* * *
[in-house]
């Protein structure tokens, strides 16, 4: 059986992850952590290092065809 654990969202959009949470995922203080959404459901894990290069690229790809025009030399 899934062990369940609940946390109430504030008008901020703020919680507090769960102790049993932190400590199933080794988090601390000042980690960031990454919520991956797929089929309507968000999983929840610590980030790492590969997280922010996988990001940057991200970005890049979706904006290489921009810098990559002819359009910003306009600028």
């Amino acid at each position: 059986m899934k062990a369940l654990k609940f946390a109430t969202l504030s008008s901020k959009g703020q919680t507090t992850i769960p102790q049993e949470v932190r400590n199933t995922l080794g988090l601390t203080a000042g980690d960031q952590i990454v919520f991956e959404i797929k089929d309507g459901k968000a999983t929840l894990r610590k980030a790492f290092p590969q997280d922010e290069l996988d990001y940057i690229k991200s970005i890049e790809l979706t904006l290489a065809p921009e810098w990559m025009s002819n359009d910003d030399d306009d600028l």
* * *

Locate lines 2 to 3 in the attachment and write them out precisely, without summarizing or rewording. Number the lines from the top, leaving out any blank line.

């Protein structure tokens, strides 16, 4: 059986992850952590290092065809 654990969202959009949470995922203080959404459901894990290069690229790809025009030399 899934062990369940609940946390109430504030008008901020703020919680507090769960102790049993932190400590199933080794988090601390000042980690960031990454919520991956797929089929309507968000999983929840610590980030790492590969997280922010996988990001940057991200970005890049979706904006290489921009810098990559002819359009910003306009600028």
């Amino acid at each position: 059986m899934k062990a369940l654990k609940f946390a109430t969202l504030s008008s901020k959009g703020q919680t507090t992850i769960p102790q049993e949470v932190r400590n199933t995922l080794g988090l601390t203080a000042g980690d960031q952590i990454v919520f991956e959404i797929k089929d309507g459901k968000a999983t929840l894990r610590k980030a790492f290092p590969q997280d922010e290069l996988d990001y940057i690229k991200s970005i890049e790809l979706t904006l290489a065809p921009e810098w990559m025009s002819n359009d910003d030399d306009d600028l």